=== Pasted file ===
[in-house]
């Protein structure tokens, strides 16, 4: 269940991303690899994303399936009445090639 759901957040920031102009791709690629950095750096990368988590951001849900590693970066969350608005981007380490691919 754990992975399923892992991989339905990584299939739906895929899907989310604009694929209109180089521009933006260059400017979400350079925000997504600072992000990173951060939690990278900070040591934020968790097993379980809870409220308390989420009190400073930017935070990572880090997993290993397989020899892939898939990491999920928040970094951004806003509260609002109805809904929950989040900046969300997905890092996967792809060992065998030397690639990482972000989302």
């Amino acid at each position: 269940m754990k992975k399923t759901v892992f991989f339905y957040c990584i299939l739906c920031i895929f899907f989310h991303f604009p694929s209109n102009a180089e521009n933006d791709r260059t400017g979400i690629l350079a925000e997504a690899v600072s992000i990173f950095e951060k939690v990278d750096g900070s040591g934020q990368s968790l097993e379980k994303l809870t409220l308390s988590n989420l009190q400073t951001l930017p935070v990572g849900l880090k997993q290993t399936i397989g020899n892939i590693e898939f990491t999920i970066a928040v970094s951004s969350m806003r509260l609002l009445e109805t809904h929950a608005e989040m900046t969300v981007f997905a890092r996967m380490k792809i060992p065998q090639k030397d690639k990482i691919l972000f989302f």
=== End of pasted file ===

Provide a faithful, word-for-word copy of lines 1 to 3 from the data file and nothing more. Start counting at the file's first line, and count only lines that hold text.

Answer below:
[in-house]
């Protein structure tokens, strides 16, 4: 269940991303690899994303399936009445090639 759901957040920031102009791709690629950095750096990368988590951001849900590693970066969350608005981007380490691919 754990992975399923892992991989339905990584299939739906895929899907989310604009694929209109180089521009933006260059400017979400350079925000997504600072992000990173951060939690990278900070040591934020968790097993379980809870409220308390989420009190400073930017935070990572880090997993290993397989020899892939898939990491999920928040970094951004806003509260609002109805809904929950989040900046969300997905890092996967792809060992065998030397690639990482972000989302």
């Amino acid at each position: 269940m754990k992975k399923t759901v892992f991989f339905y957040c990584i299939l739906c920031i895929f899907f989310h991303f604009p694929s209109n102009a180089e521009n933006d791709r260059t400017g979400i690629l350079a925000e997504a690899v600072s992000i990173f950095e951060k939690v990278d750096g900070s040591g934020q990368s968790l097993e379980k994303l809870t409220l308390s988590n989420l009190q400073t951001l930017p935070v990572g849900l880090k997993q290993t399936i397989g020899n892939i590693e898939f990491t999920i970066a928040v970094s951004s969350m806003r509260l609002l009445e109805t809904h929950a608005e989040m900046t969300v981007f997905a890092r996967m380490k792809i060992p065998q090639k030397d690639k990482i691919l972000f989302f």